Why we must continue to challenge the ‘success and failure’ mindset

Working in higher education always brings back many memories of my university days, and this is definitely a favourite time of the year for me, as the campuses are alive with the sound of students. Of course we now have the new cohort, and so I wanted to reflect on the experiences they are going through right now.

Making the transition from school/college to university life is one of the most dramatic and daunting experiences anyone can go through. Feeling like a fish out of water, and homesickness are inevitable. But for many it’s more than the initial case of missing parents and family; other factors come into play and this new chapter becomes characterised by fear, anxiety and depression with serious consequences on mental and physical health.

I’m no stranger to this, but one of the causes of extreme stress amongst students, is the deep rooted mindset when it comes to success and failure, well highlighted in a Guardian article ‘How to help a perfectionist student.’  It was quite an alarming read, especially the reflections of one student who admitted that, “Errors mean failure, and failure means disappointment.” This is not an isolated view, for some it’s been drummed into them from families and culture. You cannot be seen to be making a mistake or not ‘performing at the top.’ And the pressure to live up to such expectations has damaging and long term effects. With 1 in 10 students having a ‘diagnosable mental illness’, universities are facing increased demand for mental health services, adding strain on existing resources.

As a nation we’ve taken a huge step forward when it comes to raising awareness of and addressing mental health issues. It’s not perfect, but we can see more people willing to speak up about it, even in cultures and communities where it has been considered a taboo subject, and something to be ashamed of. Awareness-raising campaigns, such as this week’s annual World Mental Health Day, and the work of many specialist charities and organisations, have definitely put this matter high on the agenda. University careers services often work in close partnership with disability and mental health support teams, and this is an area I am going to be focusing on this year.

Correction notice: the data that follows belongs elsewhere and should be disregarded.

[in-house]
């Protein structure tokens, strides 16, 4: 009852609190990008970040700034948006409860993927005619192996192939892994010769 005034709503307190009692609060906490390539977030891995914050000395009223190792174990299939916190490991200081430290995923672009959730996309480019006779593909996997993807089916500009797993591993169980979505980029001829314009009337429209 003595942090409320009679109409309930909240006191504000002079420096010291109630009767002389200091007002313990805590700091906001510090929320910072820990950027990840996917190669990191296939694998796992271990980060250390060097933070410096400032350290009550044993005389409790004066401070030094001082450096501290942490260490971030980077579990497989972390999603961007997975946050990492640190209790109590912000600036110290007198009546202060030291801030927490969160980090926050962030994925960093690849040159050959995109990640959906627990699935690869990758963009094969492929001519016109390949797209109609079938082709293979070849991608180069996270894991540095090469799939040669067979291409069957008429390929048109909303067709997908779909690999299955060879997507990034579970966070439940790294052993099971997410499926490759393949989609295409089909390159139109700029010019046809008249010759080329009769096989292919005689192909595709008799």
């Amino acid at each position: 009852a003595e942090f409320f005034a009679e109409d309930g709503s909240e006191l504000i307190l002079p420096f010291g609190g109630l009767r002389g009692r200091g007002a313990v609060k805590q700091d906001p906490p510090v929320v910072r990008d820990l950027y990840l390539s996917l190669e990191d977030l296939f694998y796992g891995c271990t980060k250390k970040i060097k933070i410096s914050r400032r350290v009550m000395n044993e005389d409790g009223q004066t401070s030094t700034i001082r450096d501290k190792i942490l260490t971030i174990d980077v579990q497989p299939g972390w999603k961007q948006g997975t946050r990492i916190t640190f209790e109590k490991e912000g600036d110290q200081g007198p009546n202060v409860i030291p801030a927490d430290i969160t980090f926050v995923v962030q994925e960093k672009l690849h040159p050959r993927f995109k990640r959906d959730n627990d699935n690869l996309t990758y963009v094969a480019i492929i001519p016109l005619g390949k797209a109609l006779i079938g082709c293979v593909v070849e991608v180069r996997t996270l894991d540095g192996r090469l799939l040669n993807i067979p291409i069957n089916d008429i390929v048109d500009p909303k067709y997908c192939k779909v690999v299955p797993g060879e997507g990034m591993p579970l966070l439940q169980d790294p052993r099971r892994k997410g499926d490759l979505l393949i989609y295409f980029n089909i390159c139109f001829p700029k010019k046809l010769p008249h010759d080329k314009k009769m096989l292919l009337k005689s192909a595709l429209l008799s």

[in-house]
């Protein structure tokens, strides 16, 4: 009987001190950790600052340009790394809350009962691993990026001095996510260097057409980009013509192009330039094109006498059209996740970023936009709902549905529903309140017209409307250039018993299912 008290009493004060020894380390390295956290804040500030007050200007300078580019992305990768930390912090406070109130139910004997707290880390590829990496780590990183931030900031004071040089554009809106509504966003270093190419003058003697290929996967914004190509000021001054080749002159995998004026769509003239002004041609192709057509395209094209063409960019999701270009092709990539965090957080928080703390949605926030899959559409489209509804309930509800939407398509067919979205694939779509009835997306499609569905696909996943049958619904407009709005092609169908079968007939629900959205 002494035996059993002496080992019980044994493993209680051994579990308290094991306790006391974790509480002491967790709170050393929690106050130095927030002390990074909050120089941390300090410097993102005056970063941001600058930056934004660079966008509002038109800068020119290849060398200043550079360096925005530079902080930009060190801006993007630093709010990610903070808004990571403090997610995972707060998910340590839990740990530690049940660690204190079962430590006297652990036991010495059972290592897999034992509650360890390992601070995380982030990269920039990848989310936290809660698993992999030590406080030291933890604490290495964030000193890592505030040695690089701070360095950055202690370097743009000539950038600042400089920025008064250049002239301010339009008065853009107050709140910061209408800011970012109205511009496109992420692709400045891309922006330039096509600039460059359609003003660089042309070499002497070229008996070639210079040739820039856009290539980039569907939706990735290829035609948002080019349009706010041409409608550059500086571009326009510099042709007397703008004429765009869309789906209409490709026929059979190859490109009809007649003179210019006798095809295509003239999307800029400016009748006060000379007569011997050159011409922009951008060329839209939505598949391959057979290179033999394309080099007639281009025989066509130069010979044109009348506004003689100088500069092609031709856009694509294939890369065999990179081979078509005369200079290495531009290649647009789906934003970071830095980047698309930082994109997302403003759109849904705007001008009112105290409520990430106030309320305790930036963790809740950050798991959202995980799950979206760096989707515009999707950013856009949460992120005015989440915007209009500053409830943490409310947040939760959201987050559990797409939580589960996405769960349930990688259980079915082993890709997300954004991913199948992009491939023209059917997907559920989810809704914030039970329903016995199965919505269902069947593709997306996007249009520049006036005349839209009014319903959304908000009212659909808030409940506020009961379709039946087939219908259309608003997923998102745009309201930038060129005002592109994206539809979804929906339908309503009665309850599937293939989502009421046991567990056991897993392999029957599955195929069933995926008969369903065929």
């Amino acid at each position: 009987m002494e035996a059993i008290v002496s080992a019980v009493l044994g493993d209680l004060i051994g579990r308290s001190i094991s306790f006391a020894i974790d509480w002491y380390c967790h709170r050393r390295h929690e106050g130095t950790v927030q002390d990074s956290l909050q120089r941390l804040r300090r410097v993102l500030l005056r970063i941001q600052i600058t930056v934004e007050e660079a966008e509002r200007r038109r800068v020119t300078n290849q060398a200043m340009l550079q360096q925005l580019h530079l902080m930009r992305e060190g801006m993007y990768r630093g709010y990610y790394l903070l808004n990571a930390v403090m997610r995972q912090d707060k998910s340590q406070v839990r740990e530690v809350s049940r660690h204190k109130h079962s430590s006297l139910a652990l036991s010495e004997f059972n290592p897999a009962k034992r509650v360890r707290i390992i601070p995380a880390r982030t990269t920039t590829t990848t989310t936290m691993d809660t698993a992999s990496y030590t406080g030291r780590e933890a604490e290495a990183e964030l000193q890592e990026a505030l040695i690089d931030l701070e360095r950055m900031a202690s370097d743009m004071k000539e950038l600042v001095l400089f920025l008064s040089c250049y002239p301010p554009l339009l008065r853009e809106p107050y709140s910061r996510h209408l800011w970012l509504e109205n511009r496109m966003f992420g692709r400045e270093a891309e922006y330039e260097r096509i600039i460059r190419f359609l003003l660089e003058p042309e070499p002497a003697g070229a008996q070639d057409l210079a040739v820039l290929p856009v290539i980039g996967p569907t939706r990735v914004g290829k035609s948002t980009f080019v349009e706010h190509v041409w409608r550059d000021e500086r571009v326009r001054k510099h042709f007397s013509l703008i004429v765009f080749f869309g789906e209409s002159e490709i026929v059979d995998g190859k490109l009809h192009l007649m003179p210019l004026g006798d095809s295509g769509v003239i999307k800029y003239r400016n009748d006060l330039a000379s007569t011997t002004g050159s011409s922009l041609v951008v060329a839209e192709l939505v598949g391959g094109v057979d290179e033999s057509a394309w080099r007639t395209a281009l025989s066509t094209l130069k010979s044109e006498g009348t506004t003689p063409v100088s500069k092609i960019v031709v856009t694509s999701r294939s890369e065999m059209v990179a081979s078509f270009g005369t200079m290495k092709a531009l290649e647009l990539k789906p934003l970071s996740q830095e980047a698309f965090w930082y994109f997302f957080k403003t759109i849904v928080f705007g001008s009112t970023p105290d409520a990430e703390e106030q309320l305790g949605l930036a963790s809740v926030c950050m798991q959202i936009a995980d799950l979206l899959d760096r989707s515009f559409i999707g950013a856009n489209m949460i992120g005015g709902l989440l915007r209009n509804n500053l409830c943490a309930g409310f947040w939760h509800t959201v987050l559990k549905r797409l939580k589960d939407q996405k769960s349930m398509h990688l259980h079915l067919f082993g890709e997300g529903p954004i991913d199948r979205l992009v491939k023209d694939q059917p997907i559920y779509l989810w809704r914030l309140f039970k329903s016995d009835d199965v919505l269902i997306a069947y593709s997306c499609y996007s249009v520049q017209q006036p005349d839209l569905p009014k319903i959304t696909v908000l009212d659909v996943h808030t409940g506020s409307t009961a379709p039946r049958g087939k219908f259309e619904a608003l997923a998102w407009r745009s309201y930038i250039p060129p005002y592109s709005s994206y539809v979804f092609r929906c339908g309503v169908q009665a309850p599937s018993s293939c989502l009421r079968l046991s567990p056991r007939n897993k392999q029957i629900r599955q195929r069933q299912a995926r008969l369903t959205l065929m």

But we really must continue to challenge some of the underlying causes, especially when it comes to what success and failure really mean. It’s no point just addressing these issues at university level, more needs to be done with young people. And quite rightly, this week, there are calls by Sir Anthony Seldon, the vice-chancellor of the University of Buckingham and mental health campaigner, for the well-being of children to be taken more seriously by schools.  However, as much as schools may do, it’s not an easy battle when you are dealing with family pressures and cultural norms. I’m an advocate of greater dialogue between families, communities, schools, educational institutes and professionals to discuss some of these issues and through, for example, the use of mentors, role models and influential people to show that success comes in all shapes and forms, and failure is not a weakness.